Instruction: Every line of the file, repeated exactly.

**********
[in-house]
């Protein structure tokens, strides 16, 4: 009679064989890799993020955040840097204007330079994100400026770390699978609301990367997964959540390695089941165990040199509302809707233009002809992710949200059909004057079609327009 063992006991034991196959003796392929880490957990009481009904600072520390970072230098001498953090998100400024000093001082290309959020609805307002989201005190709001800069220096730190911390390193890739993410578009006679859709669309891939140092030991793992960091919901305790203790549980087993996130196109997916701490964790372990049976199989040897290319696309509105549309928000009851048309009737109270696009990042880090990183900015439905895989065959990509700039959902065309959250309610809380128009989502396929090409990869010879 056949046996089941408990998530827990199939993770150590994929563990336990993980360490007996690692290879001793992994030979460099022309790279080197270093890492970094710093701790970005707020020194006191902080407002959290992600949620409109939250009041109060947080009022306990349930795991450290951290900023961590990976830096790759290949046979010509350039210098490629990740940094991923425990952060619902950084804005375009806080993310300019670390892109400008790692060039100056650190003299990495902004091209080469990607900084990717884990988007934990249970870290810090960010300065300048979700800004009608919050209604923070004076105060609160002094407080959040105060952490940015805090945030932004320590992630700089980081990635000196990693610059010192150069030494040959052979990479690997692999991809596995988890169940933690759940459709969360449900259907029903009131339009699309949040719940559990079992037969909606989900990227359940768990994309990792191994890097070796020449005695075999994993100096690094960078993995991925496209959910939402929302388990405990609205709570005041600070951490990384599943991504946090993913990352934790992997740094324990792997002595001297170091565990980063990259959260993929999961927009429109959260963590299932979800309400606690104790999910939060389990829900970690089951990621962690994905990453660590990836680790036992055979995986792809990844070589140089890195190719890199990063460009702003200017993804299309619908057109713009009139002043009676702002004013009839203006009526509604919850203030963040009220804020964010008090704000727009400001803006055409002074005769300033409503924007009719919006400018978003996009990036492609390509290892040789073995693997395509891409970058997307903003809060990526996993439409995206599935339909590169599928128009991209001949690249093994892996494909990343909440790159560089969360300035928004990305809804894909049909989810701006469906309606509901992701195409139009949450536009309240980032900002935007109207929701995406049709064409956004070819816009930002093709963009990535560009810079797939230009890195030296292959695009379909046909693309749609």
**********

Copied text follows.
[in-house]
């Protein structure tokens, strides 16, 4: 009679064989890799993020955040840097204007330079994100400026770390699978609301990367997964959540390695089941165990040199509302809707233009002809992710949200059909004057079609327009 063992006991034991196959003796392929880490957990009481009904600072520390970072230098001498953090998100400024000093001082290309959020609805307002989201005190709001800069220096730190911390390193890739993410578009006679859709669309891939140092030991793992960091919901305790203790549980087993996130196109997916701490964790372990049976199989040897290319696309509105549309928000009851048309009737109270696009990042880090990183900015439905895989065959990509700039959902065309959250309610809380128009989502396929090409990869010879 056949046996089941408990998530827990199939993770150590994929563990336990993980360490007996690692290879001793992994030979460099022309790279080197270093890492970094710093701790970005707020020194006191902080407002959290992600949620409109939250009041109060947080009022306990349930795991450290951290900023961590990976830096790759290949046979010509350039210098490629990740940094991923425990952060619902950084804005375009806080993310300019670390892109400008790692060039100056650190003299990495902004091209080469990607900084990717884990988007934990249970870290810090960010300065300048979700800004009608919050209604923070004076105060609160002094407080959040105060952490940015805090945030932004320590992630700089980081990635000196990693610059010192150069030494040959052979990479690997692999991809596995988890169940933690759940459709969360449900259907029903009131339009699309949040719940559990079992037969909606989900990227359940768990994309990792191994890097070796020449005695075999994993100096690094960078993995991925496209959910939402929302388990405990609205709570005041600070951490990384599943991504946090993913990352934790992997740094324990792997002595001297170091565990980063990259959260993929999961927009429109959260963590299932979800309400606690104790999910939060389990829900970690089951990621962690994905990453660590990836680790036992055979995986792809990844070589140089890195190719890199990063460009702003200017993804299309619908057109713009009139002043009676702002004013009839203006009526509604919850203030963040009220804020964010008090704000727009400001803006055409002074005769300033409503924007009719919006400018978003996009990036492609390509290892040789073995693997395509891409970058997307903003809060990526996993439409995206599935339909590169599928128009991209001949690249093994892996494909990343909440790159560089969360300035928004990305809804894909049909989810701006469906309606509901992701195409139009949450536009309240980032900002935007109207929701995406049709064409956004070819816009930002093709963009990535560009810079797939230009890195030296292959695009379909046909693309749609």